Feeds

New York judge OKs Amazon Tax

Genius recognized

The essential guide to IT transformation

A New York Supreme Court judge has approved the state's new-fangled Amazon Tax.

Earlier this year, Amazon.com and Overstock.com sued New York over an ingenious new law that forces the big-name online retailers to collect sales tax if they maintain affiliate networks in the Empire State, and this afternoon, Judge Eileen Bransten dismissed them both.

Bransten handed down her final dispositions in the two cases, which have been watched with a certain amount of trepidation by online retailers because of the precedent it could set for tax collection in states where they do not maintain offices.

Amazon and Overstock did not immediately respond to request for comment.

Back in April 2008, as part of its budget, New York enacted a new tax law called the Commission-Agent Provision, which requires out-of-state retailers to collect and remit sales and use taxes if they have a commission agreement with an in-state resident based on the referral of customers (provided that resident earns more than $10,000 in revenues from New Yorkers).

A 1992 US Supreme Court decision says that retailers needn't collect sales tax unless they have a physical presence in the state where the customer resides. Otherwise, customers are required to declare the tax on their tax returns. But few do. With its new law, New York hung that physical presence tag on affiliate marketers.

On April 25, Amazon sued New York's taxation department. Then, in May, Overstock suspended its relationships with any affiliates that had a New York address. And in June, the company sued the state, challenging the constitutionality of the tax law.

Both Amazon's and Overstock's lawyers contended that the law violates the Commerce Clause of the U.S. Constitution and the Due Process Clauses of the Fourteenth Amendment to the Constitution and sought a permanent injunction prohibiting New York from enforcing the law.

Amazon said it did not have a sufficient nexus (physical presence) in the state to be compelled to collect sales taxes and basically contended that it was being singled out with this tax law tweak. In the dance of the lawyers, New York moved to dismiss the Amazon and Overstock complaints, before Amazon and Overstock opposed the motions and moved for summary judgment from the court.

Judge Bransten basically shot down all of the company's claims that New York state was picking on Amazon because it needed the dough.

"In the end, the Commission-Agreement Provision does not broadly tax any and all Internet sales to New York consumers," she wrote in her ruling. "It requires a substantial nexus between an out-of-state seller and New York through a contract to pay commissions for referrals with a New York resident along with realization of more than $10,000 of revenue from New York sales earned through the arrangement. The neutral statute simply obligates out-of-state sellers to shoulder their fair share of the tax collection burden when using New Yorkers to earn profit from other New Yorkers."

The dismissal of the Overstock case was based on the ruling Judge Bransten made in the Amazon case. It is fairly certain that both Amazon and Overstock will appeal these rulings. If they decide to, they will take up their cause with the New York State Supreme Court Appellate Division, and then it would go up higher to the New York State Court of Appeals. Because it is a constitutional issue, it could in theory get to the U.S. Supreme Court.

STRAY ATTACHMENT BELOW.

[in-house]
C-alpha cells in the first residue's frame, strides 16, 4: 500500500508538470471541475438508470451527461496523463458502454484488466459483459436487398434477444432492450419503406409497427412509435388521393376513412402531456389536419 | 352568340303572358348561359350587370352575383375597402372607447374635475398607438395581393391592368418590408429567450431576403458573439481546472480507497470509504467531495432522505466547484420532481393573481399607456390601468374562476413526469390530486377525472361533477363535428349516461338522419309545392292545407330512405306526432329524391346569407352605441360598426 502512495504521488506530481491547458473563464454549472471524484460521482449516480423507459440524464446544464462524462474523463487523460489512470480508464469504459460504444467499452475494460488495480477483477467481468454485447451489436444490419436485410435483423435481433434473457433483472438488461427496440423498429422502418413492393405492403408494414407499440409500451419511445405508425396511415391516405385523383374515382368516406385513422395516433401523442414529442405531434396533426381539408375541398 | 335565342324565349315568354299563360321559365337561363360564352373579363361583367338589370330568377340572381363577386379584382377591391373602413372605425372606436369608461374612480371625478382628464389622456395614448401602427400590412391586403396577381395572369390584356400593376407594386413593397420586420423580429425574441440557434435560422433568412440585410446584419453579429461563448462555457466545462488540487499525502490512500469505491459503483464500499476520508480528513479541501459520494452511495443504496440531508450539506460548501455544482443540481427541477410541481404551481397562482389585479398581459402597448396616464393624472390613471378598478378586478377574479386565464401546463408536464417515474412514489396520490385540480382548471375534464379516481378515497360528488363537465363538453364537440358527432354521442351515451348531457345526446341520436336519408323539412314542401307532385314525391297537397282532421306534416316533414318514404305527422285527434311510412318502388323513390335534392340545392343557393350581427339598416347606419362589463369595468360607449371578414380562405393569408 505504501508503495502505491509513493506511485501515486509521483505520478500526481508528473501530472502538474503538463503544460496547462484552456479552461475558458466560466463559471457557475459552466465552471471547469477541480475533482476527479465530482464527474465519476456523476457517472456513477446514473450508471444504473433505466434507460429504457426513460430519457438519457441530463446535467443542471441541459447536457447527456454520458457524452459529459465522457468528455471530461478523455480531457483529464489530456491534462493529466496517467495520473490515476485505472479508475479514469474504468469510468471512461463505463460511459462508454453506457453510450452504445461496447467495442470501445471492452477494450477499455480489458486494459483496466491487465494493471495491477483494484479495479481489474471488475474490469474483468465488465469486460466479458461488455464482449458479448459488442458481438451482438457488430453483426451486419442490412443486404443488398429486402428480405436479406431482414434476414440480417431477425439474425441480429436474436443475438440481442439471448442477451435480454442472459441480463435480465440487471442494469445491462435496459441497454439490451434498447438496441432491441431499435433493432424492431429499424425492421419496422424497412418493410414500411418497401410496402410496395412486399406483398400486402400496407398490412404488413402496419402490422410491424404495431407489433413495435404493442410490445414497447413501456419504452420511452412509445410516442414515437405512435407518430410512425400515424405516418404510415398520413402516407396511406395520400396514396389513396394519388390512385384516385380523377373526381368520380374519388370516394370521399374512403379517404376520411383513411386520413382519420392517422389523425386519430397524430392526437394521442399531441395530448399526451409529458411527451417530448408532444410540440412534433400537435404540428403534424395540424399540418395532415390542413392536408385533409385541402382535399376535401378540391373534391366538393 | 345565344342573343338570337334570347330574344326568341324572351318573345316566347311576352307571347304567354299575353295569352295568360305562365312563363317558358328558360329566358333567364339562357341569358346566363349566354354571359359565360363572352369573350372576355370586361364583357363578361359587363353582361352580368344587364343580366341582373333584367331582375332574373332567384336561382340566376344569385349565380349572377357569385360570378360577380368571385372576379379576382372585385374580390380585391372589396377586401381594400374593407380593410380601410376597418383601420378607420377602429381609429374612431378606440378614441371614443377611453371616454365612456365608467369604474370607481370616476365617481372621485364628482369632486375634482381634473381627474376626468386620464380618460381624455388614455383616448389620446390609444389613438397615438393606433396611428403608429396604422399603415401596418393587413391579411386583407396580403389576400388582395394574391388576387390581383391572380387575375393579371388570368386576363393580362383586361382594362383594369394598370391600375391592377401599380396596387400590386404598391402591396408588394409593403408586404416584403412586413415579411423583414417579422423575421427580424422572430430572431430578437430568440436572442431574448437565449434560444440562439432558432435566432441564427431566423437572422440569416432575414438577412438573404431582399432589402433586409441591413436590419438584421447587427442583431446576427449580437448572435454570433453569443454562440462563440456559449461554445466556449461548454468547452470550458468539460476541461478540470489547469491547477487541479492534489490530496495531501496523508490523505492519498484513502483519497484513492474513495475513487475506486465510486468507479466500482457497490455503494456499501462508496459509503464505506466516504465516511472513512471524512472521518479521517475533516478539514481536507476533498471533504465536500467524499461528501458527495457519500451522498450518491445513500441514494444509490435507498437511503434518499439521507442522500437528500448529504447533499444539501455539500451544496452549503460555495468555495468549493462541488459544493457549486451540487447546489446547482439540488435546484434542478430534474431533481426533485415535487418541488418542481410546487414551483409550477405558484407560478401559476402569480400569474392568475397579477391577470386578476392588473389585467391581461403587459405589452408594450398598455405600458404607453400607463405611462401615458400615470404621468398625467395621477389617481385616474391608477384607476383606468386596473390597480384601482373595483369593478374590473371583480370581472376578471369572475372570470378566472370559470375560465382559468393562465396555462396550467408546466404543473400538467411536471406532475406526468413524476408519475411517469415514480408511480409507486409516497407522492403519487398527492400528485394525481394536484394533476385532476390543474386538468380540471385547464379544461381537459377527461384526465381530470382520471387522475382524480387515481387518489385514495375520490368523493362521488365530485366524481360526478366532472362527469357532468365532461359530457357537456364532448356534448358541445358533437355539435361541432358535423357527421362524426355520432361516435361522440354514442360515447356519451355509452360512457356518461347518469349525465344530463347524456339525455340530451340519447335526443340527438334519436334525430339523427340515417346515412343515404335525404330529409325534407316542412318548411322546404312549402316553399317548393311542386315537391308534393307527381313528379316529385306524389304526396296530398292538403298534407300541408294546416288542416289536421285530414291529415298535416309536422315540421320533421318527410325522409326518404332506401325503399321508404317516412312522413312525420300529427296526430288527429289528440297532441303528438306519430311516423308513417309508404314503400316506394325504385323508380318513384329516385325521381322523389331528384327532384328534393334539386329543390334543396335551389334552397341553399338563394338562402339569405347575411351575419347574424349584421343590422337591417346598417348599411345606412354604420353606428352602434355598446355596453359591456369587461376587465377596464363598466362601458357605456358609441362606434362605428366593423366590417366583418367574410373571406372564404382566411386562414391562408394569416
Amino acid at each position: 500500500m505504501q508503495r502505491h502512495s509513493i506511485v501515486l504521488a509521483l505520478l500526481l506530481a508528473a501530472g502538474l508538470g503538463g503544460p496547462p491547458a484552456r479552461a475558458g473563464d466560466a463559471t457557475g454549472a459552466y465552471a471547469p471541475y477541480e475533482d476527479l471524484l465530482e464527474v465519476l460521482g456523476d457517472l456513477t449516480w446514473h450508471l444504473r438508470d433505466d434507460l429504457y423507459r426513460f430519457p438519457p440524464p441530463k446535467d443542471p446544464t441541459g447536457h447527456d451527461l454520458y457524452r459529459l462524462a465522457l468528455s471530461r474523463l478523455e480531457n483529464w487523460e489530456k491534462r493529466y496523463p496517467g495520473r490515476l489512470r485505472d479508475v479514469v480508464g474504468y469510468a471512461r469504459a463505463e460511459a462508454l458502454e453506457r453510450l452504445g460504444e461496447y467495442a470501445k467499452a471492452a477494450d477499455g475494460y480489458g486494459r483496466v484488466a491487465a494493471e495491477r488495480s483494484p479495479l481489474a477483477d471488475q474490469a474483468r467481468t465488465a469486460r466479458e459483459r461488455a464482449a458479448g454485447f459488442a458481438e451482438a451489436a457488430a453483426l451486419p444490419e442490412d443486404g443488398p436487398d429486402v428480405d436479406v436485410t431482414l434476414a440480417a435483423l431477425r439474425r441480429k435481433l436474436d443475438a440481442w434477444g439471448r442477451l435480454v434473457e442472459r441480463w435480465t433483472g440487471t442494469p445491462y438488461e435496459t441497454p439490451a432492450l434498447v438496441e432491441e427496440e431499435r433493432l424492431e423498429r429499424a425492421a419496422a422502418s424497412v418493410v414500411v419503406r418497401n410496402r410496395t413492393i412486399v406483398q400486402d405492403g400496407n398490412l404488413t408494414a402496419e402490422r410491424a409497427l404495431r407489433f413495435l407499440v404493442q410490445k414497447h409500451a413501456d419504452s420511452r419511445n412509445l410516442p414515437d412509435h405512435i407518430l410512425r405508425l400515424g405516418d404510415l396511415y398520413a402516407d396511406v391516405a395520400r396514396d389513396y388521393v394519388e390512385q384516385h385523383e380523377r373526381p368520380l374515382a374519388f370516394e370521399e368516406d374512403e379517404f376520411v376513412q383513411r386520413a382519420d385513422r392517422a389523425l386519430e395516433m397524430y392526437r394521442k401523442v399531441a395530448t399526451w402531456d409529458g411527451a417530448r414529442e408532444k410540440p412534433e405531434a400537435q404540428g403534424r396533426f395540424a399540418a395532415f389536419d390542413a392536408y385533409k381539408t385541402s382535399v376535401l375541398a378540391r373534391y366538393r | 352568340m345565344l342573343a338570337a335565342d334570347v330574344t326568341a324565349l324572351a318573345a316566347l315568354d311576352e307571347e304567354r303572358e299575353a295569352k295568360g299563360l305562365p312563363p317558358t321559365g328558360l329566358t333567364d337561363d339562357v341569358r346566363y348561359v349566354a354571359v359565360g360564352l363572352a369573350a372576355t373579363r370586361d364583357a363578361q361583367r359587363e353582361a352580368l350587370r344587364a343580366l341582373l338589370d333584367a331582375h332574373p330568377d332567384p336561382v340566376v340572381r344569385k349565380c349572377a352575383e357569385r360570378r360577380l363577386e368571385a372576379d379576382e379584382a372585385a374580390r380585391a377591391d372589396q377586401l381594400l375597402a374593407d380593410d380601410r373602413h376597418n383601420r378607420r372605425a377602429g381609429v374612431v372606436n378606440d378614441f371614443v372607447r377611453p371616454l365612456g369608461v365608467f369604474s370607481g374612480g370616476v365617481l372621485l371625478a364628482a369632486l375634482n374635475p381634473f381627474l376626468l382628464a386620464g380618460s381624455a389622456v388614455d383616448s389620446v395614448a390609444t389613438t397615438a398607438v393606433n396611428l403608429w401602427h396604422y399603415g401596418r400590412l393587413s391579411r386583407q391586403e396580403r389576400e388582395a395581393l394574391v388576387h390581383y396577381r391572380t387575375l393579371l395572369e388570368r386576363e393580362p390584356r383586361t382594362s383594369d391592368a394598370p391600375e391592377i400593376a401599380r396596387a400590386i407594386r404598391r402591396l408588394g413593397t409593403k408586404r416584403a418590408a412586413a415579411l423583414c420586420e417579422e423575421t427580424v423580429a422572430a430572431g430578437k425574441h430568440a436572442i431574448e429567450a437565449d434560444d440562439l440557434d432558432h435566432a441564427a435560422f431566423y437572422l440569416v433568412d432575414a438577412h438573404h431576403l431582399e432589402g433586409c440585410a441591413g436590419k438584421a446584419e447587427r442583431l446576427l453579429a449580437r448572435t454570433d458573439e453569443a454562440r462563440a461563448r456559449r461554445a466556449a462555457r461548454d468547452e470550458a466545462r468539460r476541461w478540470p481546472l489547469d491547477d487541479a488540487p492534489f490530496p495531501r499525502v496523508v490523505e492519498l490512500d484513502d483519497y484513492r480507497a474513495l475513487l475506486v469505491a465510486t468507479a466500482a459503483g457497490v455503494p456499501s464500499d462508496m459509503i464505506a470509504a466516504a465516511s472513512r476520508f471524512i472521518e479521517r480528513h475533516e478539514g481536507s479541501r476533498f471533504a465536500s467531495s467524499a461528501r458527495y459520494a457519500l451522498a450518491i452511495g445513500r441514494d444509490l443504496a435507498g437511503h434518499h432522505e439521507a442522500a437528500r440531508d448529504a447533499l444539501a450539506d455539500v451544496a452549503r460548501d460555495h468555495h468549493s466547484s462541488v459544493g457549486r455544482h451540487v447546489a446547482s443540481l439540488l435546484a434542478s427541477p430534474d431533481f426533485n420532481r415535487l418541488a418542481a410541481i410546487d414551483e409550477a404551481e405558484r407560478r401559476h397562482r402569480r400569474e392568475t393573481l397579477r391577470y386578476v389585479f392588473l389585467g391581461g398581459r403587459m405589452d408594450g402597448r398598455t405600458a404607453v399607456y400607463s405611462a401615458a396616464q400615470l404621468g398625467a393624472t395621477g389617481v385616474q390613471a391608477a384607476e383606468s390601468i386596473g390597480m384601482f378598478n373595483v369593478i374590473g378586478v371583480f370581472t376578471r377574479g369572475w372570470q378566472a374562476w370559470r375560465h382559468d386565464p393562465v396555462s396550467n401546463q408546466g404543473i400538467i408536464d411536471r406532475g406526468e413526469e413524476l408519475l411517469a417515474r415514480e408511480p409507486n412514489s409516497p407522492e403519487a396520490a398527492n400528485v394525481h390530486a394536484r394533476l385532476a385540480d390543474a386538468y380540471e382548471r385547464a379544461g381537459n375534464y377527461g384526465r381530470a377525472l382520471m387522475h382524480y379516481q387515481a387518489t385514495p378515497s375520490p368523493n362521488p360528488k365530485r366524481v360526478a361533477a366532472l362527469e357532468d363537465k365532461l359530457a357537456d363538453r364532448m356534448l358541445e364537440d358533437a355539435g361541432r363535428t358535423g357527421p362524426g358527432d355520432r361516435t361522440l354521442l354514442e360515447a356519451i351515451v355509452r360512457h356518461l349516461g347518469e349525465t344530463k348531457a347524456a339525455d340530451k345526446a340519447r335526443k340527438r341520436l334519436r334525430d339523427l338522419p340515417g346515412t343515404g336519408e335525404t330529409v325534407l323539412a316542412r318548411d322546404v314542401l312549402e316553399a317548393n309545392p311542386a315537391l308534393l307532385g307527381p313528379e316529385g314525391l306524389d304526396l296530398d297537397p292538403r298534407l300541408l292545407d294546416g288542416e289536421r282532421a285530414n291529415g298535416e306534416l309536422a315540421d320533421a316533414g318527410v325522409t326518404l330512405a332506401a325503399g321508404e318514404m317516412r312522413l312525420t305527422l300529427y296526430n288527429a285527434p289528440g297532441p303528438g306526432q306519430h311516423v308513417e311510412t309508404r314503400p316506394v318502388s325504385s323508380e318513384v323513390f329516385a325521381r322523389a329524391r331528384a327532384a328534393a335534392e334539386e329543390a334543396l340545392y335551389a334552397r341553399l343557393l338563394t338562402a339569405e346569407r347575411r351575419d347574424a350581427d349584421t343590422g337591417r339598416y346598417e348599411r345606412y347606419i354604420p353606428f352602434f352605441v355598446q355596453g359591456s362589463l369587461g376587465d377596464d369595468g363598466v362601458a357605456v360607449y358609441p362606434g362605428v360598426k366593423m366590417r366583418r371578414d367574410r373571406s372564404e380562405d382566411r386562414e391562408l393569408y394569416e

Don't spend that tax money just yet, guv'ner. ®

5 things you didn’t know about cloud backup

More from The Register

next story
Hello, police, El Reg here. Are we a bunch of terrorists now?
Do Brits risk arrest for watching beheading video nasty? We asked the fuzz
Snowden on NSA's MonsterMind TERROR: It may trigger cyberwar
Plus: Syria's internet going down? That was a US cock-up
UK government accused of hiding TRUTH about Universal Credit fiasco
'Reset rating keeps secrets on one-dole-to-rule-them-all plan', say MPs
Caught red-handed: UK cops, PCSOs, specials behaving badly… on social media
No Mr Fuzz, don't ask a crime victim to be your pal on Facebook
e-Borders fiasco: Brits stung for £224m after US IT giant sues UK govt
Defeat to Raytheon branded 'catastrophic result'
Yes, but what are your plans if a DRAGON attacks?
Local UK gov outs most ridiculous FoI requests...
Felony charges? Harsh! Alleged Anon hackers plead guilty to misdemeanours
US judge questions harsh sentence sought by prosecutors
This'll end well: US govt says car-to-car jibber-jabber will SAVE lives
Department of Transportation starts cogs turning for another wireless comms standard
Munich considers dumping Linux for ... GULP ... Windows!
Give a penguinista a hug, the Outlook's not good for open source's poster child
UK fuzz want PINCODES on ALL mobile phones
Met Police calls for mandatory passwords on all new mobes
prev story

Whitepapers

Implementing global e-invoicing with guaranteed legal certainty
Explaining the role local tax compliance plays in successful supply chain management and e-business and how leading global brands are addressing this.
7 Elements of Radically Simple OS Migration
Avoid the typical headaches of OS migration during your next project by learning about 7 elements of radically simple OS migration.
BYOD's dark side: Data protection
An endpoint data protection solution that adds value to the user and the organization so it can protect itself from data loss as well as leverage corporate data.
Consolidation: The Foundation for IT Business Transformation
In this whitepaper learn how effective consolidation of IT and business resources can enable multiple, meaningful business benefits.
High Performance for All
While HPC is not new, it has traditionally been seen as a specialist area – is it now geared up to meet more mainstream requirements?